Hoofed Mammals

White-tailed Deer White-tailed Deer
Odocoileus virginianus


Size varies greatly; a small to medium-size deer. Tan or reddish brown above in summer; grayish brown in winter. Belly, throat, nose band, eye ring, and inside of ears are white. Tail brown, edged with white above, often with dark stripe down center; white below. Black spots on sides of chin. Buck’s antlers have main beam forward, several unbranched tines behind, and a small brow tine; antler spread to 3' (90 cm). Doe rarely has antlers. Fawn spotted. Ht 27–45" (68–114 cm); L 6' 2"–7' (1.88–2.13 m); T 6–13" (15–33 cm); HF 19–20" (47.5–51.2 cm); Wt male 150–310 lb (68–141 kg), female 90–211 lb (41–96 kg).

White-tailed Deer

Endangered Status

Two subspecies of the White-tailed Deer are on the U.S. Endangered Species List. The Key Deer is classified as endangered in Florida, and the Columbian White-tailed Deer is classified as endangered in Washington and Oregon. The Key Deer declined in number as more and more of its habitat in the Florida Keys underwent development throughout the 20th century. Development continues to be a threat to the subspecies today. In 1961 the National Key Deer Refuge was established to protect the deer. The population has risen from a possible low of 25 animals in 1955 to about 250 to 300 today. The Columbian White-tailed Deer once ranged from Puget Sound to southern Oregon, where it lived in floodplain and riverside habitat. The conversion of much of its homeland to agriculture and unrestricted hunting reduced its numbers to a just a few hundred in the early 20th century. It now lives in a few scattered populations, and its numbers have climbed to over 6,000. Julia Butler Hansen Refuge for the Columbian Whitetail Deer provides critical habitat for these deer in southern Washington.


The White-tailed Deer population has become a public-health concern with the onset of Lyme disease, which is transmitted by ticks carried by the deer. These ticks are tiny and their nymphs are almost microscopic; both nymphs, active May through July, and adults, active on warm days from August through May, can be infectious. They inhabit woods and fields, especially where deer are numerous, and occur on both deer and mice. Lyme disease is a dangerous bacterial illness. Initial symptoms vary, but about 75 to 80 percent of all victims develop a circular, expanding, bulls-eye-shaped red rash around the tick bite, up to 35 days after the bite. Other symptoms include stiff neck, headache, dizziness, fever, sore throat, muscle aches, joint pain, and general weakness. Antibiotics are most effective in early stages of infection. Untreated Lyme disease can be difficult to cure, and may cause chronic arthritis, memory loss, and severe headaches.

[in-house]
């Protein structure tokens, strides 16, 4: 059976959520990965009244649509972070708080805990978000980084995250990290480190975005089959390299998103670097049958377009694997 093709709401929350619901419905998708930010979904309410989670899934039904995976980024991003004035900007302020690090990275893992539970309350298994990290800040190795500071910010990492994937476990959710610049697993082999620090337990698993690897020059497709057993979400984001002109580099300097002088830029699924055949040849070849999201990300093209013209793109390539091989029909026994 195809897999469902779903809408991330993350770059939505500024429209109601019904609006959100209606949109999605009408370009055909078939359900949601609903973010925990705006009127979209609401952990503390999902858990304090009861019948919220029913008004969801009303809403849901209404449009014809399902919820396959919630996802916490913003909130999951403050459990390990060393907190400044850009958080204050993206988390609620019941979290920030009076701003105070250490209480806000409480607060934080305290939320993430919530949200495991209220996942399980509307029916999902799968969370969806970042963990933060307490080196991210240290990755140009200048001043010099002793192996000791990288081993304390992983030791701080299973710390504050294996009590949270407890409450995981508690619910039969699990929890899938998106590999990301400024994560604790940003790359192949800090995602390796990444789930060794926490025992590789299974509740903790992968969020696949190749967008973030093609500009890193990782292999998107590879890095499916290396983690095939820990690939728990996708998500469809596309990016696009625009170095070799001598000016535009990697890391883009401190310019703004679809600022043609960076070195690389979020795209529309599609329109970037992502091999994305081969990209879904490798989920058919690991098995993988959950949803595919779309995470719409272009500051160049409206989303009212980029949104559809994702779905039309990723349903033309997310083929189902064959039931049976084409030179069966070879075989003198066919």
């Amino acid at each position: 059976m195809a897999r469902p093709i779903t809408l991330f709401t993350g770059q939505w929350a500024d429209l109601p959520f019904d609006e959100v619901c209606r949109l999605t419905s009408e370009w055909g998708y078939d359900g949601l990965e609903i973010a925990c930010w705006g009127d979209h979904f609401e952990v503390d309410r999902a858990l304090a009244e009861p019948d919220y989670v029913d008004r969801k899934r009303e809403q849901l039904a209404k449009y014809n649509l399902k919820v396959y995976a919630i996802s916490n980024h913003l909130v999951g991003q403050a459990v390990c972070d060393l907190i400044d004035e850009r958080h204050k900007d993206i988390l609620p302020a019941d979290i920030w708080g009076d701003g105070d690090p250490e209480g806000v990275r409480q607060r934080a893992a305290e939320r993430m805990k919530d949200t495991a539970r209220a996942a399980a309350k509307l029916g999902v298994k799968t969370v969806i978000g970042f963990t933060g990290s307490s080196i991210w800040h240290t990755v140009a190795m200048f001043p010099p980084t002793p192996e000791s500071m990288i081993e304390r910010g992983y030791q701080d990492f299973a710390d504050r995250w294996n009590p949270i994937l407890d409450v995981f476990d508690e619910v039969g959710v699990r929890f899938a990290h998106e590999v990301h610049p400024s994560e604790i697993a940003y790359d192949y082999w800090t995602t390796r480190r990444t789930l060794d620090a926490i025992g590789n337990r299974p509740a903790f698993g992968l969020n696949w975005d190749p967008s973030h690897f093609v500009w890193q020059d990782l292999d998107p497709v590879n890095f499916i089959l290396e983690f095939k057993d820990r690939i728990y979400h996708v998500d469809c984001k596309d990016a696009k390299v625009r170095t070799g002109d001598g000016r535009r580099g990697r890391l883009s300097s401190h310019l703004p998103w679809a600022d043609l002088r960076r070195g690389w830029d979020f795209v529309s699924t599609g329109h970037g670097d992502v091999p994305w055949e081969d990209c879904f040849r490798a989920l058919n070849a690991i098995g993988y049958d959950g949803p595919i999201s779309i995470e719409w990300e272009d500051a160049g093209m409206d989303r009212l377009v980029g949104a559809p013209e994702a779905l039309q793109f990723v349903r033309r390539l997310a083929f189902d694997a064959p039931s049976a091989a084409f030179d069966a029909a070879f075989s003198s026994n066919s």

White-tailed Deer

Similar Species

Mule Deer has antlers with both main beams branching; tail tipped with black.


Reproductive season varies: first 2 weeks in November in north, January or February in south. 1–3 young born after gestation of about 6 1/2 months.


Raggedly browsed vegetation, ripped rather than neatly snipped due to lack of upper incisors.
"Buck rubs": Polished scars or oblong sections where bark has been removed from bushes, saplings, or small trees, usually close to the ground; made when a buck lowers his head and rubs antlers against a tree to mark territory; trees chosen to fit antlers (e.g., a rub on a tree with a diameter of 4–5"/100–125 mm would have been made by a very large buck).
"Buck scrapes": Pawed depressions with broken branches about 3–6' (1–2 m) above the ground.
Bed: Shallow, oval, body-size depression in leaves or snow.
Scat: When browsing, almost always hard, dark, cylindrical pellets, about 3/4" (19 mm) long; sometimes round. When grazing on succulent vegetation, cylindrical and segmented, evenly massed.
Tracks: Like narrow split hearts, pointed end forward, about 2–3" (50–75 mm) long; dewclaws may print as twin dots behind main prints in snow or soft mud. In shallow snow (1"/25 mm deep), buck may drag its feet, leaving drag marks ahead of prints; in deeper snow, both buck and doe drag feet. Straddle 5–6" (125–150 mm) wide. Stride, when walking, 1' (.3 m); when running, 6' (2 m) or more, and hindprints sometimes register ahead of foreprints; when leaping, 20' (6 m). Well-used trails are very noticeable, with numerous prints and damaged vegetation.


Farmlands, brushy areas, woods, and suburbs and gardens.


Southern half of southern tier of Canadian provinces; most of U.S., except far Southwest.

White-tailed Deer